Managing budgets

Each advertising campaign has a budget. It's obviously important that we don't over spend that budget. But less intuitively it's also important that we spend all of that budget, and that we spend the budget smoothly.

Most bidder implementations I've seen in the wild allocate budget on a time basis. So every hour, or 15 minutes, or whatever, the bidder is given a chunk of budget to spend. They then spend this chunk as quickly as they can. Which means that most of the budget is spent at discrete time boundaries. This practice is so common that the price of an online ad is much higher at 10.01AM than it is at 10.05AM. This is exactly how RTB Kit allocates budget, and its design choice to use an independent banker makes it difficult to operate it any differently.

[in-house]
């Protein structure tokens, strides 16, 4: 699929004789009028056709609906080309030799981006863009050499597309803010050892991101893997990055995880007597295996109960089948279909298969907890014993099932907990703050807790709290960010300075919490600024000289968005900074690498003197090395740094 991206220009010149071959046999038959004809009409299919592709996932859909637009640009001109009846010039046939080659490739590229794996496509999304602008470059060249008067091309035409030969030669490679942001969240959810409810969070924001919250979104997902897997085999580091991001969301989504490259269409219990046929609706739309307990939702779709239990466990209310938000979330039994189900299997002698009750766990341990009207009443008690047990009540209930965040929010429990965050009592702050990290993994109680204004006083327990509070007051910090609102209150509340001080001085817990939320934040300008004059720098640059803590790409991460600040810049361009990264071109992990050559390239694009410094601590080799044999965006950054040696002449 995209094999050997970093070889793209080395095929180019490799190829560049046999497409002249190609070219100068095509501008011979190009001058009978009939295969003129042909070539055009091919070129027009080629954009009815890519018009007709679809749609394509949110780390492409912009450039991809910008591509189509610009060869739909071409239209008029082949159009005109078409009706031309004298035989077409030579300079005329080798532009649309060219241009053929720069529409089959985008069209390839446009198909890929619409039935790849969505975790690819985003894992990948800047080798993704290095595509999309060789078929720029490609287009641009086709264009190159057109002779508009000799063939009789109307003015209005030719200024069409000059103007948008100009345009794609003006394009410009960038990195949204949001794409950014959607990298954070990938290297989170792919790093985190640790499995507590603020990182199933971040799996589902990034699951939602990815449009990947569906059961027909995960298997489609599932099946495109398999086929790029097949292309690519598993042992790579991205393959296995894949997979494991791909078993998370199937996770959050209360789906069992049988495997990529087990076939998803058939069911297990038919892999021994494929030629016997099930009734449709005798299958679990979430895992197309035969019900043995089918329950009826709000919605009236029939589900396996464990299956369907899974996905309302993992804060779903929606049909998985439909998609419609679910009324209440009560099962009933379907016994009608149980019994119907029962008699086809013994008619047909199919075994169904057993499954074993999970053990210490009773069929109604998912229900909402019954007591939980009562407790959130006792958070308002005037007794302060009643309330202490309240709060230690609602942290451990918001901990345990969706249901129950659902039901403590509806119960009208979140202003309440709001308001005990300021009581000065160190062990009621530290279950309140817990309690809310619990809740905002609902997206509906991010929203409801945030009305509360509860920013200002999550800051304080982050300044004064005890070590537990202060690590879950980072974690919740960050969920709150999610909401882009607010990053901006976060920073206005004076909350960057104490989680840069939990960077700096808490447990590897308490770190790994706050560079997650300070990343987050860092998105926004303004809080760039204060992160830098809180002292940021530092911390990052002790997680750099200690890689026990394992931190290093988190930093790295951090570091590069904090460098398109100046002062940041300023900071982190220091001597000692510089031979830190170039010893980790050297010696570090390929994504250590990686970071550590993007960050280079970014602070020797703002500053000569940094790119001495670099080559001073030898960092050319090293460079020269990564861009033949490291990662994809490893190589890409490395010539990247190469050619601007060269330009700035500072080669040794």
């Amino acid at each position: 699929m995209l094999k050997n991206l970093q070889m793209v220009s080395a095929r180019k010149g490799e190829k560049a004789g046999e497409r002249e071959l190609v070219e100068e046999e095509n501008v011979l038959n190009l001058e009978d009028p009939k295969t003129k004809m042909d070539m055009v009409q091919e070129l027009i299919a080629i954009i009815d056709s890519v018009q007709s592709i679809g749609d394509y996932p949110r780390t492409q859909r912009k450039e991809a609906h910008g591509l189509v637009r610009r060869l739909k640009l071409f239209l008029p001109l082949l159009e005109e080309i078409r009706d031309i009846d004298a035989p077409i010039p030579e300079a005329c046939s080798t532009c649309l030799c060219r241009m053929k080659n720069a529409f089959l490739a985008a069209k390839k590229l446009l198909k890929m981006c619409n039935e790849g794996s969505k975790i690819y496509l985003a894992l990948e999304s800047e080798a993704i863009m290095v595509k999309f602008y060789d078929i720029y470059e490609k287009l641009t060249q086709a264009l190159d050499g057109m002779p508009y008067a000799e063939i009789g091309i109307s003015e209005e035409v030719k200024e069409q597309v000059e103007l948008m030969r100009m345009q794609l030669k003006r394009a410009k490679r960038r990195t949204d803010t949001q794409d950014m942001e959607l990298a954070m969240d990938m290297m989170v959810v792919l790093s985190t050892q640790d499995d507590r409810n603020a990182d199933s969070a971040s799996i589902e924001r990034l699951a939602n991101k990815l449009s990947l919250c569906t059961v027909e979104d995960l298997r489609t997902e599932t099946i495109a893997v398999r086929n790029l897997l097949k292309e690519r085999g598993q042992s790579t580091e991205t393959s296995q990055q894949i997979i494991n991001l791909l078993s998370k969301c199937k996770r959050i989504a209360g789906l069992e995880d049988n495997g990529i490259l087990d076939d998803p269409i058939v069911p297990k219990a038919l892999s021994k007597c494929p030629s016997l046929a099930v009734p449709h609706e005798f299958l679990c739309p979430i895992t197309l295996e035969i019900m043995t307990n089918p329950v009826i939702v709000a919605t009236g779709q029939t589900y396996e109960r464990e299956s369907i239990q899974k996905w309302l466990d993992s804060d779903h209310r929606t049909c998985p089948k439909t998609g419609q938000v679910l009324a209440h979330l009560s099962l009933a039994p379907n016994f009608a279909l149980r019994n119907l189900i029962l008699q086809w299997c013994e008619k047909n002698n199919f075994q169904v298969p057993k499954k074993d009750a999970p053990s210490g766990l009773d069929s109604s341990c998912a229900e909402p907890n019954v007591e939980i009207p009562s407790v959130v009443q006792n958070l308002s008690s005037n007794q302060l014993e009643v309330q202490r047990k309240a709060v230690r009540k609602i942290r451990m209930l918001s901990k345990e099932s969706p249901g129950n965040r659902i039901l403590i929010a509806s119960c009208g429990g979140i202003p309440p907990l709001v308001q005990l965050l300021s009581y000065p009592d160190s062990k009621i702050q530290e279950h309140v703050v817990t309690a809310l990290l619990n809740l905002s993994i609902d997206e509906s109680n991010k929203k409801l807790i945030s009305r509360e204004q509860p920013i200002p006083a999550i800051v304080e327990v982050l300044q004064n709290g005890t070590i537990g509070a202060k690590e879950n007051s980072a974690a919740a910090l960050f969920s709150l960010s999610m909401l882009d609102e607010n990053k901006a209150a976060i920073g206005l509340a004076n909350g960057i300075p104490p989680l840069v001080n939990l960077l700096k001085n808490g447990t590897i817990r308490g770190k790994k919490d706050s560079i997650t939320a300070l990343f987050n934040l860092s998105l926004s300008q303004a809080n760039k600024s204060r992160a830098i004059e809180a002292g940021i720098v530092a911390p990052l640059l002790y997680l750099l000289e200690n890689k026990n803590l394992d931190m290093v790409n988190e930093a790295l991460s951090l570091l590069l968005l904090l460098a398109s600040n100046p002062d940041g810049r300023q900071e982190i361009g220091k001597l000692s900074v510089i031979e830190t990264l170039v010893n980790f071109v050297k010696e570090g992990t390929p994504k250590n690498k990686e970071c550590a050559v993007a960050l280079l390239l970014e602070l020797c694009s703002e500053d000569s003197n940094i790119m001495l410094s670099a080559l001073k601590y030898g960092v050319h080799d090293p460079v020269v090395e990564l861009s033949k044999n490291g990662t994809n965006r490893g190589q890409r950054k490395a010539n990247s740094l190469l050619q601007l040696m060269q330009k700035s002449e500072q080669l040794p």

The simplest linear pacing is a big improvement and it was easy to implement. Every time a bid request comes in each we calculate how much each campaign has spent and how much it should have spent, to the second, at this point in time. If it hasn't spent enough then it can place a bid. Simple. It means campaigns spend in a straight line rather than blowing their budget in the first minute of their budget period. The budget details are recorded in a machine local redis instance. Without any network latency redis is fast enough for this purpose.

There is always a period between placing a bid and finding out if you've won it. This means that you need to keep track of budget that is 'inflight' and tidy up that record as time passes when you can assume you didn't win. There are no win or loss notices from the exchange. The only way that you can tell that you've won an ad impression is when the end user requests the ad from your server! That request contains the price you paid and is your confirmation that you won an auction.